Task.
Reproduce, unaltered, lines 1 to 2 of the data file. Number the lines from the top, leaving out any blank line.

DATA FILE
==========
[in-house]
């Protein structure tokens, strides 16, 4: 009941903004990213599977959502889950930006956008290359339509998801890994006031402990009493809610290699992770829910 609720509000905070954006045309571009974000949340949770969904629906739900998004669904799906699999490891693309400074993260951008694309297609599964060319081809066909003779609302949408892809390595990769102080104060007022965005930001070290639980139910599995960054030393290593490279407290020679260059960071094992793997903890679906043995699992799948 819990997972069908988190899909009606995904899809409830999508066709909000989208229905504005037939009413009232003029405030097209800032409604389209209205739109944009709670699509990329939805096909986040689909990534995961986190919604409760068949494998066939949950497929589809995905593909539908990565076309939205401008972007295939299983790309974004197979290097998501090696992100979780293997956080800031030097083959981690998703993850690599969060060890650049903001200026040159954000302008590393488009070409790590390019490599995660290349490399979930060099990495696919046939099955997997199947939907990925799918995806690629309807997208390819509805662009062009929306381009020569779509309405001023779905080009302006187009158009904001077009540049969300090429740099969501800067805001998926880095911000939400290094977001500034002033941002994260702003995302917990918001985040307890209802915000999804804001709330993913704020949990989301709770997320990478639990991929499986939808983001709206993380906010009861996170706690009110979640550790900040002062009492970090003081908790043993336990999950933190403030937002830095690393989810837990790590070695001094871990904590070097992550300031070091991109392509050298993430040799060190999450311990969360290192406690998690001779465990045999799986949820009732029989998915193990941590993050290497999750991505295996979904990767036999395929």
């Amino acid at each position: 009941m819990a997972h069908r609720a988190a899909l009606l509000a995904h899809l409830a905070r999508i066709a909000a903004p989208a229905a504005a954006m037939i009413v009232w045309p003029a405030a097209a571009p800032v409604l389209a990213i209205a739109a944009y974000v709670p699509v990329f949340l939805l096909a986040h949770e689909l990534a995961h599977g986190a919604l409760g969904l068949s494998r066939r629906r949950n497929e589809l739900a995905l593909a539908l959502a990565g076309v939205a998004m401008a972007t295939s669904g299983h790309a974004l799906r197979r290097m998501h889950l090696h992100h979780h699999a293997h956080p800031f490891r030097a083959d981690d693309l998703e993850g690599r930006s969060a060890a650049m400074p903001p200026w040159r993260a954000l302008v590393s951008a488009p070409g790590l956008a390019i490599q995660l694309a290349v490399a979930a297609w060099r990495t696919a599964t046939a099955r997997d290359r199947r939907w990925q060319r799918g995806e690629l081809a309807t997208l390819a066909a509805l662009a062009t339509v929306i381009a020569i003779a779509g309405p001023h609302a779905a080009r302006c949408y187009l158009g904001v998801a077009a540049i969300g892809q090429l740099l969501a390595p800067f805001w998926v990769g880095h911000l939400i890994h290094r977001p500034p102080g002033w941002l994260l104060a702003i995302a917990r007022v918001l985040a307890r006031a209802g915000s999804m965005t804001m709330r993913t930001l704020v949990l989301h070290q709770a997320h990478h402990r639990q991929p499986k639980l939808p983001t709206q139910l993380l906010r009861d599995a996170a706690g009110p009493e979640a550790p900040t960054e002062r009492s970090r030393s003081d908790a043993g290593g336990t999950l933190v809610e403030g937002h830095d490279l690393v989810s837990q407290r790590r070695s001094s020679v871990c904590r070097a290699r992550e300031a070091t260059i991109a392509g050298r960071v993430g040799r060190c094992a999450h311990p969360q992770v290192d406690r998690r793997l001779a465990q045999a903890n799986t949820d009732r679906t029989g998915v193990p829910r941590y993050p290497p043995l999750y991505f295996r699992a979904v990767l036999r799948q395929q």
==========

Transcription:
[in-house]
């Protein structure tokens, strides 16, 4: 009941903004990213599977959502889950930006956008290359339509998801890994006031402990009493809610290699992770829910 609720509000905070954006045309571009974000949340949770969904629906739900998004669904799906699999490891693309400074993260951008694309297609599964060319081809066909003779609302949408892809390595990769102080104060007022965005930001070290639980139910599995960054030393290593490279407290020679260059960071094992793997903890679906043995699992799948 819990997972069908988190899909009606995904899809409830999508066709909000989208229905504005037939009413009232003029405030097209800032409604389209209205739109944009709670699509990329939805096909986040689909990534995961986190919604409760068949494998066939949950497929589809995905593909539908990565076309939205401008972007295939299983790309974004197979290097998501090696992100979780293997956080800031030097083959981690998703993850690599969060060890650049903001200026040159954000302008590393488009070409790590390019490599995660290349490399979930060099990495696919046939099955997997199947939907990925799918995806690629309807997208390819509805662009062009929306381009020569779509309405001023779905080009302006187009158009904001077009540049969300090429740099969501800067805001998926880095911000939400290094977001500034002033941002994260702003995302917990918001985040307890209802915000999804804001709330993913704020949990989301709770997320990478639990991929499986939808983001709206993380906010009861996170706690009110979640550790900040002062009492970090003081908790043993336990999950933190403030937002830095690393989810837990790590070695001094871990904590070097992550300031070091991109392509050298993430040799060190999450311990969360290192406690998690001779465990045999799986949820009732029989998915193990941590993050290497999750991505295996979904990767036999395929």